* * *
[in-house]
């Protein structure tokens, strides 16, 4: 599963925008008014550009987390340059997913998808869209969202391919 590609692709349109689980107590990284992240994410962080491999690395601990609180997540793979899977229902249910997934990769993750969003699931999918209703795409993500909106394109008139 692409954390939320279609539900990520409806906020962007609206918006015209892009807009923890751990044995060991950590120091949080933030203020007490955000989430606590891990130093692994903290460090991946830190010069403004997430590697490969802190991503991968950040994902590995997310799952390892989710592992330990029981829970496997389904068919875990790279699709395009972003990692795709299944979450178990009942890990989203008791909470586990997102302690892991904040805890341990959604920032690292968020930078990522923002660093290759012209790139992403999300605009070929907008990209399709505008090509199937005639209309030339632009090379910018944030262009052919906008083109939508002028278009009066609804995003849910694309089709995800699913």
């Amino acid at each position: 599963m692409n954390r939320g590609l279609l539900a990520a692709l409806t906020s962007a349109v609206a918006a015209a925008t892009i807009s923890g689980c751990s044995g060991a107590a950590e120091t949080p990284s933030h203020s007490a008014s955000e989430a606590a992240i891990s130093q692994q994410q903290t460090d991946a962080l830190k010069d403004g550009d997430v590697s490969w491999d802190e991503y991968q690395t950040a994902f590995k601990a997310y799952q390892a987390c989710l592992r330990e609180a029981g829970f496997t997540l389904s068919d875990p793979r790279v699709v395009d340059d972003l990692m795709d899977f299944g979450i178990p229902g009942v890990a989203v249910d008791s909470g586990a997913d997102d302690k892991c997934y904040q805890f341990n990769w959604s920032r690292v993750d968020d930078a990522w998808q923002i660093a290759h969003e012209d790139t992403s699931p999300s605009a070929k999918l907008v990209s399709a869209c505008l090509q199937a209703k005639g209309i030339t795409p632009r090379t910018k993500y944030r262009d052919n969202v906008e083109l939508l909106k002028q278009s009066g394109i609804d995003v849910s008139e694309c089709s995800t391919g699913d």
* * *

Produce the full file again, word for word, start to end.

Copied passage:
[in-house]
């Protein structure tokens, strides 16, 4: 599963925008008014550009987390340059997913998808869209969202391919 590609692709349109689980107590990284992240994410962080491999690395601990609180997540793979899977229902249910997934990769993750969003699931999918209703795409993500909106394109008139 692409954390939320279609539900990520409806906020962007609206918006015209892009807009923890751990044995060991950590120091949080933030203020007490955000989430606590891990130093692994903290460090991946830190010069403004997430590697490969802190991503991968950040994902590995997310799952390892989710592992330990029981829970496997389904068919875990790279699709395009972003990692795709299944979450178990009942890990989203008791909470586990997102302690892991904040805890341990959604920032690292968020930078990522923002660093290759012209790139992403999300605009070929907008990209399709505008090509199937005639209309030339632009090379910018944030262009052919906008083109939508002028278009009066609804995003849910694309089709995800699913």
């Amino acid at each position: 599963m692409n954390r939320g590609l279609l539900a990520a692709l409806t906020s962007a349109v609206a918006a015209a925008t892009i807009s923890g689980c751990s044995g060991a107590a950590e120091t949080p990284s933030h203020s007490a008014s955000e989430a606590a992240i891990s130093q692994q994410q903290t460090d991946a962080l830190k010069d403004g550009d997430v590697s490969w491999d802190e991503y991968q690395t950040a994902f590995k601990a997310y799952q390892a987390c989710l592992r330990e609180a029981g829970f496997t997540l389904s068919d875990p793979r790279v699709v395009d340059d972003l990692m795709d899977f299944g979450i178990p229902g009942v890990a989203v249910d008791s909470g586990a997913d997102d302690k892991c997934y904040q805890f341990n990769w959604s920032r690292v993750d968020d930078a990522w998808q923002i660093a290759h969003e012209d790139t992403s699931p999300s605009a070929k999918l907008v990209s399709a869209c505008l090509q199937a209703k005639g209309i030339t795409p632009r090379t910018k993500y944030r262009d052919n969202v906008e083109l939508l909106k002028q278009s009066g394109i609804d995003v849910s008139e694309c089709s995800t391919g699913d």